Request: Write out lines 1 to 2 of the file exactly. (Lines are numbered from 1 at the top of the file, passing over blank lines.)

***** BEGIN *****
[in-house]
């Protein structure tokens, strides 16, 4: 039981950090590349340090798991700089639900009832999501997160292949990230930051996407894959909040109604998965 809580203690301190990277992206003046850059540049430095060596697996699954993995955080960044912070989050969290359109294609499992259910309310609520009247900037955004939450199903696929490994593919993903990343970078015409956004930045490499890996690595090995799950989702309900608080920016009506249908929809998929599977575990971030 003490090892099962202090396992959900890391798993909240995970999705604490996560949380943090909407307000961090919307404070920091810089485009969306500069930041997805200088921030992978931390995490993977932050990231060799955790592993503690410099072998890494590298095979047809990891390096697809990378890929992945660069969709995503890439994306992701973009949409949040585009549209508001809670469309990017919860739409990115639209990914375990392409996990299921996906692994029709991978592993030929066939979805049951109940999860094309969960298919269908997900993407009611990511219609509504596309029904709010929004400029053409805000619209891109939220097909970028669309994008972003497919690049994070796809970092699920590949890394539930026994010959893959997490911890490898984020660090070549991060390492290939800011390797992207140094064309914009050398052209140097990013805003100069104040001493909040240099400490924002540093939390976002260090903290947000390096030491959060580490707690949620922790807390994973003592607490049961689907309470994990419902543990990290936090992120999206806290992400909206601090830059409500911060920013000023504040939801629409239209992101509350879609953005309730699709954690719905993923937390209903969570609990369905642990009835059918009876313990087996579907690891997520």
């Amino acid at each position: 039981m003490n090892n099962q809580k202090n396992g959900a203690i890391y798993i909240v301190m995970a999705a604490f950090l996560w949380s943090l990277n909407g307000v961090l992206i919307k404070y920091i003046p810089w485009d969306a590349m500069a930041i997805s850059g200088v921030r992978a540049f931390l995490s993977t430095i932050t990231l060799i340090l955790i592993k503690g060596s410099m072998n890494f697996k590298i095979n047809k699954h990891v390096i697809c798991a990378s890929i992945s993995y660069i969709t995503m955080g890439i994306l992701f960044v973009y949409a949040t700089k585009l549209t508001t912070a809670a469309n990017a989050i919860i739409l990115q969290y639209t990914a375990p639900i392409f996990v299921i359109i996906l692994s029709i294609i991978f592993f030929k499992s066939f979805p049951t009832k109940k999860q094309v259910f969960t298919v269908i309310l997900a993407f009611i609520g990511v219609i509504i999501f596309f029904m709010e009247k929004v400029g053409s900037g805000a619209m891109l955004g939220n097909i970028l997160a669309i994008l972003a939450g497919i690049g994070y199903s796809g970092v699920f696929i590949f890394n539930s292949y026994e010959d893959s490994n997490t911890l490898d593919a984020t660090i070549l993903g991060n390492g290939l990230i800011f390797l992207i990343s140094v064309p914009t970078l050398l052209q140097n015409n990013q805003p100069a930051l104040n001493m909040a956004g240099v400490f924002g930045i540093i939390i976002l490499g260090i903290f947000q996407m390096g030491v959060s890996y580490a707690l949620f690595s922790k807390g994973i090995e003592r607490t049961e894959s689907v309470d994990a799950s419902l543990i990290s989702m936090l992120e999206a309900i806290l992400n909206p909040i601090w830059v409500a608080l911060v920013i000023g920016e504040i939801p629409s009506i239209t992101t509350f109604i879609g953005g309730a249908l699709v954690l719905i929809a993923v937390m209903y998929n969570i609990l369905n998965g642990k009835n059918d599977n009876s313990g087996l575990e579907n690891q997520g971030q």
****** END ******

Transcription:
[in-house]
């Protein structure tokens, strides 16, 4: 039981950090590349340090798991700089639900009832999501997160292949990230930051996407894959909040109604998965 809580203690301190990277992206003046850059540049430095060596697996699954993995955080960044912070989050969290359109294609499992259910309310609520009247900037955004939450199903696929490994593919993903990343970078015409956004930045490499890996690595090995799950989702309900608080920016009506249908929809998929599977575990971030 003490090892099962202090396992959900890391798993909240995970999705604490996560949380943090909407307000961090919307404070920091810089485009969306500069930041997805200088921030992978931390995490993977932050990231060799955790592993503690410099072998890494590298095979047809990891390096697809990378890929992945660069969709995503890439994306992701973009949409949040585009549209508001809670469309990017919860739409990115639209990914375990392409996990299921996906692994029709991978592993030929066939979805049951109940999860094309969960298919269908997900993407009611990511219609509504596309029904709010929004400029053409805000619209891109939220097909970028669309994008972003497919690049994070796809970092699920590949890394539930026994010959893959997490911890490898984020660090070549991060390492290939800011390797992207140094064309914009050398052209140097990013805003100069104040001493909040240099400490924002540093939390976002260090903290947000390096030491959060580490707690949620922790807390994973003592607490049961689907309470994990419902543990990290936090992120999206806290992400909206601090830059409500911060920013000023504040939801629409239209992101509350879609953005309730699709954690719905993923937390209903969570609990369905642990009835059918009876313990087996579907690891997520």